Swimmer Dashboard

Here is the basic TI Swimmer dashboard that I hold in my head. After sitting on my sketches for maybe a year I’ve finally built a diagram of it that I can share with you. I have some plans for using this in a workbook for swimmers eventually but I would like to share it with you and see if you can interpret it the way I have intended it to be understood.

TI Swimmer Dashboard

You may note that some objects on the dashboard are gauges that give information, and some are dials that you manipulate. The readings on the gauges are affected by how you set the dials and other internal things you, as the swimmer, control (or will learn to).

In my description of advanced training strategy I use the metaphor of a boat. Your body is the vessel and the propeller, your muscles and metabolic system are the engine and fuel system. You are the pilot. So this dashboard represents the things you learn to pay attention to and manipulate as an intelligent pilot.

I could add another series of more subtle or complicated dials and gauges but really most fundamental training concepts can be summarized with these. Just mastering these can take an entire swimming career so there is plenty to learn for anyone right here.  All this learning potential is what keeps us so jazzed about swimming with a continual improvement mindset.

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2 responses to “Swimmer Dashboard

  1. I LOVE algorithms, even though I occasionally just throw away my swim computer (Swimovate Pool-Mate Pro) and HR monitor (Polar) to just enjoy the feeling and sensations without focus on numerical performance. The closer I am to a competition, the more I stare at the numbers.

    I think the dashboard is pretty self explanatory. Tempo and stroke length affect the speed (or pace). Focus and fuel affect everything, especially the “warning lights”. And effort has an upside down U-form in swimming, ie. if you try too hard (yellow and red zones), your performance deteriorates rather than increases. BTW, the effort throttle doesn’t view properly on my web browser (Chrome) but does so in the e-mail I recieve when you publish posts.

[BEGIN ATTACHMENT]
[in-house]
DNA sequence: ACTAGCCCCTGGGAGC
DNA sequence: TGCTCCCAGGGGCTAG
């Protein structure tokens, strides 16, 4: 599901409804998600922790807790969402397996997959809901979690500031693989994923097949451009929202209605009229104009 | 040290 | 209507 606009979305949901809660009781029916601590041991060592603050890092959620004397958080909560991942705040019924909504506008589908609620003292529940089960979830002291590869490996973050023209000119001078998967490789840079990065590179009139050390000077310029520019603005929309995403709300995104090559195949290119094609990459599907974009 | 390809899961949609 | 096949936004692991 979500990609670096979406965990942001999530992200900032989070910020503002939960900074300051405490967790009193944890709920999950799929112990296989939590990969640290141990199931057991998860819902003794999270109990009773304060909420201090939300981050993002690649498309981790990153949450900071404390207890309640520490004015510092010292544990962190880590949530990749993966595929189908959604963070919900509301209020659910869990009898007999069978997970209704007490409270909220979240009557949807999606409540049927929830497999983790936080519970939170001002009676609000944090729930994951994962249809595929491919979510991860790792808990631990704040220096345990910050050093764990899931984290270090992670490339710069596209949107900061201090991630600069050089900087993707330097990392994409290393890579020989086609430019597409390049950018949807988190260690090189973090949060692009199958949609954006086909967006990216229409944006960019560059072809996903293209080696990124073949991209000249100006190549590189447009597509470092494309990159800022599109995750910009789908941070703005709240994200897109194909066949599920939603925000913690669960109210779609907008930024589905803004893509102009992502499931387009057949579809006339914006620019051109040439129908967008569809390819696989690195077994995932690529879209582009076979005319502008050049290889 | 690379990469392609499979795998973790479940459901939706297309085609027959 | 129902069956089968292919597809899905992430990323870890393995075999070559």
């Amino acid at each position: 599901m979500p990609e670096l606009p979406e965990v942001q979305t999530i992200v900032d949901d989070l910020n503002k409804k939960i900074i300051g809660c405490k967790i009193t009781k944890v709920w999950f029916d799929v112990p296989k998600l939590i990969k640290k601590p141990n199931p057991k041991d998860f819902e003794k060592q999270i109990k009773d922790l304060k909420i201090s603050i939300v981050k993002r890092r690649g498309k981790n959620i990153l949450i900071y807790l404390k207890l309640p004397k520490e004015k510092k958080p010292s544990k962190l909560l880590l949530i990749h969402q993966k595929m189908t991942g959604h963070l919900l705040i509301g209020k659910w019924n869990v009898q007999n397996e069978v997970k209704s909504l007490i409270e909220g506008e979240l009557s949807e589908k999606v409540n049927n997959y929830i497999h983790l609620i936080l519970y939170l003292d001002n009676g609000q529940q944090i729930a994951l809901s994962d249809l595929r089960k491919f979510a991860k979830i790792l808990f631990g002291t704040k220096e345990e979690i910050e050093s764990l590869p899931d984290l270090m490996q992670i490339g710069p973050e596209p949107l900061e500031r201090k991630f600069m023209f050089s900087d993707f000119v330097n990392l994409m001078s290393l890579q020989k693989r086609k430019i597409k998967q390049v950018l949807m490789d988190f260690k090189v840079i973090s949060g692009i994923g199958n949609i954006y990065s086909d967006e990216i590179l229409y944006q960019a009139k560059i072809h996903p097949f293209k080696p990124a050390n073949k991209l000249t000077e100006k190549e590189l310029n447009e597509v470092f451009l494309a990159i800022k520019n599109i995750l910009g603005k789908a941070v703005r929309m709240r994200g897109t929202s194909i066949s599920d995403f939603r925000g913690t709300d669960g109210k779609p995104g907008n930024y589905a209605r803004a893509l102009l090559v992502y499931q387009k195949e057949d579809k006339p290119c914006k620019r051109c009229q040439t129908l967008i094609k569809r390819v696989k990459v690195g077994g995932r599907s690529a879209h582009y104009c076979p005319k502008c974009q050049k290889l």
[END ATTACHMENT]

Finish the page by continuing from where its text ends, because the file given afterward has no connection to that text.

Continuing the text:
Have I understood it correctly?

    • Yes, you’ve made a nice summary of it.

      I would correct the comment on the Effort Throttle. All the levels of Effort have a place and time in training and may have a place in a long swim. But the idea is to understand the costs (effects on the whole swimmer and the objective) involved and choose the zone carefully at any given point in that swim.

      I think of the stories of extreme-channel swimmers who’ve got a ferocious cross current they must cut through or resist or they will be defeated. They may not be sprinting by short course pool standards, but after several hours in the water, and regarding their heart rate they are indeed sprinting in the Yellow or Red Zone, though as they break through they’ve also got to adjust the dials quickly to create some recovery so they can keep going.

      I too respond to what my head and heart need – I trained almost the entire summer without a Tempo Trainer. Intuitively, I knew it just wasn’t the right time to focus on the beep. But now, in the cool winter water it is my close companion. For weeks I had been using it only the second half of my swims until yesterday when I turned it on at the beginning. It really helps me stay focused when I feel the stress of chilling water distracting me. And I count strokes. Literally, all 3000+ of them! (in 120 stroke increments- which also helps me check tempo when not using the TT) It sounds maddening but really I’ve practiced counting (off/on) for so many years that I can turn it on/off as I please, yet I can do it with the left brain while the right brain focuses on more subjective things. If it is a distraction I don’t count, but often it is a great way to break up a long OW swim into small pieces and do cycle through various focus points, drills, or measurements.

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